Take the 2-minute tour ×
Stack Overflow is a question and answer site for professional and enthusiast programmers. It's 100% free, no registration required.

Consider the following piece of C code:

#include <stdint.h>

uint32_t inc(uint16_t x) {
 return x+1;

When compiled with gcc-4.4.3 with flags -std=c99 -march=core2 -msse4.1 -O2 -pipe -Wall on a pure x86_64 system, it produces

movzwl %di,%eax
inc    %eax

Now, unsigned overflow is predicted in C. I do not know much about x86_64 assembly, but as far as I can see the 16bit argument register is being moved to a 32bit register, which is incremented and returned. My question is, what if x == UINT16_MAX. An overflow would occur and the standard dictates x+1==0, right? However, given %eax is a 32bit register, it now contains UINT16_MAX+1, which is not correct.

This lets me connect one question here: is there a portable way to disable unsigned overflow in C so that the compiler can assume the upper bits of a small variable stored in a large register will always be 0 (so it needs not clear them)? If not (or if the solution is syntactically nasty), is there a way to do it at least in GCC?

Thank you very much for your time.

share|improve this question

4 Answers 4

No, C types are subject to default promotions. Assuming uint16_t has lower conversion rank than int, it will be promoted to int and the addition will be carried out as an int, then converted to uint32_t when returned.

As for your related question at the end, I don't quite follow what you want.

share|improve this answer
@R.: isn't it that it is promoted to unsigned int? –  Jens Gustedt Oct 9 '10 at 8:55
@Jens: no. The range of uint16_t fits in int, so it will be promoted to int. Same for unsigned char. –  R.. Oct 9 '10 at 9:41
Sorry, I did not take that into account. Still, when I change the code to "return x + (uint16_t)1" it gives the same result. I believe the promotion rule states that the sum of two uint16_t give an uint16_t, or do they give an uint32_t? –  Luís Fernando Schultz Xavier Oct 9 '10 at 19:28
@R: ah, right, since int has to be at least 32 bit wide. –  Jens Gustedt Oct 9 '10 at 19:53
@Luis: no, there is simply no such thing as smaller-than-int arithmetic in C. The result of any arithmetic expression has type int or larger. The sum of two uint16_t variables has type int if int is higher conversion rank than uint16_t, and uint16_t if int is lower conversion rank than uint16_t. Which one happens depends on the particular rank of uint16_t on your implementation, but there are rules relating the relative sizes of the ranges of types to their ranks. –  R.. Oct 9 '10 at 22:00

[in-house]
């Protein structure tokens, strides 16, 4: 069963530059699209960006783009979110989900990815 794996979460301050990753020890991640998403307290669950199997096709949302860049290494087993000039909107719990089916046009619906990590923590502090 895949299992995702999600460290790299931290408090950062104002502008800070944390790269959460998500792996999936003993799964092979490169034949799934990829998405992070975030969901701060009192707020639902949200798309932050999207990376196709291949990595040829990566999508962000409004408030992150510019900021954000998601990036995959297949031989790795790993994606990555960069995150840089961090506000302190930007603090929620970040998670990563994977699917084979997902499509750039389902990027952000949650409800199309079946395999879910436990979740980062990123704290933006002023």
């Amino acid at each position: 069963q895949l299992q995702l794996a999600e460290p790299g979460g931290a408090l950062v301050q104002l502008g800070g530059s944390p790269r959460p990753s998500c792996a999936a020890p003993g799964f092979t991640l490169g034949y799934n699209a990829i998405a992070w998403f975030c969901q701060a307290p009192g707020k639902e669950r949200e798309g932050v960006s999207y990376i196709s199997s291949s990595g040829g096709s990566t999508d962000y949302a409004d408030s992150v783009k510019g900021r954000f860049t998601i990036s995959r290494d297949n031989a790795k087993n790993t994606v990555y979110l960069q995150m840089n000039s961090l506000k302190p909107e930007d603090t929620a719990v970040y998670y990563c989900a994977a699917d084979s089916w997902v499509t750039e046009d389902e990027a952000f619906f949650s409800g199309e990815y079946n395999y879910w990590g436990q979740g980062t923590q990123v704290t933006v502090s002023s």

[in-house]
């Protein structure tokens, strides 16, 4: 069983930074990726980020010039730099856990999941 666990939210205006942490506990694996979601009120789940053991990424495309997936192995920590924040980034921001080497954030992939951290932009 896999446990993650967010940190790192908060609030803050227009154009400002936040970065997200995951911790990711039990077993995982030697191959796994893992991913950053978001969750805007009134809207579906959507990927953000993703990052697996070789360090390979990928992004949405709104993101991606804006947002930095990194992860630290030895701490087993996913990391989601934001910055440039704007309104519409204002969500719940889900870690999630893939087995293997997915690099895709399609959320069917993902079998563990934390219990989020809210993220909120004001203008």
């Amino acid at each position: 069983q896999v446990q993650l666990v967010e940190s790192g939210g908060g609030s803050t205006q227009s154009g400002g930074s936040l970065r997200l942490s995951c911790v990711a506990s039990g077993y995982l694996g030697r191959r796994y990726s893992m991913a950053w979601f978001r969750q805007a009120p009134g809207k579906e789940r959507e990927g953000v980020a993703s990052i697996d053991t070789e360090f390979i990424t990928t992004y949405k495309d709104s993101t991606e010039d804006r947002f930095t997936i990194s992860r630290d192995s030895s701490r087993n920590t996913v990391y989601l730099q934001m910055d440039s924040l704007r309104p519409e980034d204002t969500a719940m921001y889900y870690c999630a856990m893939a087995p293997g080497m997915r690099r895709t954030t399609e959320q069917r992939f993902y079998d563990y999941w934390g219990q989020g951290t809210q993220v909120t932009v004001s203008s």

Use a coding style that does not use compiler intermediaries for calculations, note that (1) is going to have the data type int.

uint32_t inc(uint16_t x) {
 uint16_t y = x + 1;
 return y;
share|improve this answer
That gives the correct behaviour. Thanks. Still, what I want is an idea on how to let the compiler assume there will be no overflow of this kind so it doesn't need to erase that extra bit in the register representing y. –  Luís Fernando Schultz Xavier Oct 9 '10 at 19:32
You'll have to use a different language, it is really a rather fundamental artefact of the C language. Examples of use include Galois Field arithmetic for digital signal processing. –  Steve-o Oct 10 '10 at 9:33

A peculiarity of the way the standard describes integer overflow is that it allows compilers to assume that an overflow cannot occur. In the case you show there, the compiler is not expected to preserve the behavior of an overflow, since after all, the range of possible values that x+1 may take (assuming that overflow doesn't exist) fit in the return type.

share|improve this answer
True but irrelevant. This expression cannot overflow. –  R.. Oct 9 '10 at 9:42

For your second question, in C there is no such thing as overflow for unsigned types, the applicable term is wrapping. By definition unsigned types are computed modulo 2^width. Whenever you cast a wider unsigned type to one that is narrower the upper bits will simply be thrown away. All C compilers should implement it like this, there is nothing you have to worry about.

In essence unsigned types are quite simple, the nasty things only come for signed types.

share|improve this answer
True but irrelevant. This code contains no overflows, signed or unsigned. –  R.. Oct 9 '10 at 9:42
It is actually relevant. The compiler does it for me, but it costs runtime performance. I want to disable it. –  Luís Fernando Schultz Xavier Oct 9 '10 at 19:33
@R.: sure the code doesn't contain it. I just answered the question, so it is relevant to that second question. –  Jens Gustedt Oct 9 '10 at 19:55
somebody giving me -1 for such a thing, wow. –  Jens Gustedt Oct 9 '10 at 19:59
@Jens Gustedt: That is pretty much what I am trying to avoid. Generated assembly code changes with compiler versions, platform and a bunch of other factors. I am looking for a way to change the semantics of the operations on unsigned types. –  Luís Fernando Schultz Xavier Oct 9 '10 at 20:28

Your Answer


By posting your answer, you agree to the privacy policy and terms of service.

Not the answer you're looking for? Browse other questions tagged or ask your own question.